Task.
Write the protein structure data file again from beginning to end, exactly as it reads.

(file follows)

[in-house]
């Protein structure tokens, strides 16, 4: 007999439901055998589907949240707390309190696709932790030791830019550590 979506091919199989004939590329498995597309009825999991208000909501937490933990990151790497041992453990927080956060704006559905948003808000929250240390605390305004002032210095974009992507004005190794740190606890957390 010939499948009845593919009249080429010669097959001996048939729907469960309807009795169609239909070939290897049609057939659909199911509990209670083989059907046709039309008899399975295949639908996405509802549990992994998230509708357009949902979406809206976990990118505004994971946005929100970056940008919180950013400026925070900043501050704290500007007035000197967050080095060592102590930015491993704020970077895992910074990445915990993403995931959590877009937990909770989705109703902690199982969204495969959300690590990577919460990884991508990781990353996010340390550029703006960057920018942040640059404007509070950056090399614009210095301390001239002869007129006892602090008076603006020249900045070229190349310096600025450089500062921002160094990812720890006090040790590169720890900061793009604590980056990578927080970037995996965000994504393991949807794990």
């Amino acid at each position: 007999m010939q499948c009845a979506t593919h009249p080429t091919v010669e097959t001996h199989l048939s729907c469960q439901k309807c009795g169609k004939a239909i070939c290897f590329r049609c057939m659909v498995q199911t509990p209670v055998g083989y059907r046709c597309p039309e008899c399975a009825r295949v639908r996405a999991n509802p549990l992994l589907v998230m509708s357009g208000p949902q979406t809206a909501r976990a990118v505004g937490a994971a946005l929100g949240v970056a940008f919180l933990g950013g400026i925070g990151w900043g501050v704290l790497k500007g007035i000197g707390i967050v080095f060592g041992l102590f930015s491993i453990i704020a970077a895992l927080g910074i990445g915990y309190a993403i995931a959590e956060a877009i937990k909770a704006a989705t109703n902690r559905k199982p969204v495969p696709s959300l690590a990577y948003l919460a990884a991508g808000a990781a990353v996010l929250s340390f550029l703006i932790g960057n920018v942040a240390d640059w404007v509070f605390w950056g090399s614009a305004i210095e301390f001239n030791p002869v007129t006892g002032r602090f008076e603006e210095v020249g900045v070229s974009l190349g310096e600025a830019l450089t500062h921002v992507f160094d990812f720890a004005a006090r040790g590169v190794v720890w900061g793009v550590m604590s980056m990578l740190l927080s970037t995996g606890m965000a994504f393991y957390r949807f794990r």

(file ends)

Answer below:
[in-house]
């Protein structure tokens, strides 16, 4: 007999439901055998589907949240707390309190696709932790030791830019550590 979506091919199989004939590329498995597309009825999991208000909501937490933990990151790497041992453990927080956060704006559905948003808000929250240390605390305004002032210095974009992507004005190794740190606890957390 010939499948009845593919009249080429010669097959001996048939729907469960309807009795169609239909070939290897049609057939659909199911509990209670083989059907046709039309008899399975295949639908996405509802549990992994998230509708357009949902979406809206976990990118505004994971946005929100970056940008919180950013400026925070900043501050704290500007007035000197967050080095060592102590930015491993704020970077895992910074990445915990993403995931959590877009937990909770989705109703902690199982969204495969959300690590990577919460990884991508990781990353996010340390550029703006960057920018942040640059404007509070950056090399614009210095301390001239002869007129006892602090008076603006020249900045070229190349310096600025450089500062921002160094990812720890006090040790590169720890900061793009604590980056990578927080970037995996965000994504393991949807794990």
């Amino acid at each position: 007999m010939q499948c009845a979506t593919h009249p080429t091919v010669e097959t001996h199989l048939s729907c469960q439901k309807c009795g169609k004939a239909i070939c290897f590329r049609c057939m659909v498995q199911t509990p209670v055998g083989y059907r046709c597309p039309e008899c399975a009825r295949v639908r996405a999991n509802p549990l992994l589907v998230m509708s357009g208000p949902q979406t809206a909501r976990a990118v505004g937490a994971a946005l929100g949240v970056a940008f919180l933990g950013g400026i925070g990151w900043g501050v704290l790497k500007g007035i000197g707390i967050v080095f060592g041992l102590f930015s491993i453990i704020a970077a895992l927080g910074i990445g915990y309190a993403i995931a959590e956060a877009i937990k909770a704006a989705t109703n902690r559905k199982p969204v495969p696709s959300l690590a990577y948003l919460a990884a991508g808000a990781a990353v996010l929250s340390f550029l703006i932790g960057n920018v942040a240390d640059w404007v509070f605390w950056g090399s614009a305004i210095e301390f001239n030791p002869v007129t006892g002032r602090f008076e603006e210095v020249g900045v070229s974009l190349g310096e600025a830019l450089t500062h921002v992507f160094d990812f720890a004005a006090r040790g590169v190794v720890w900061g793009v550590m604590s980056m990578l740190l927080s970037t995996g606890m965000a994504f393991y957390r949807f794990r």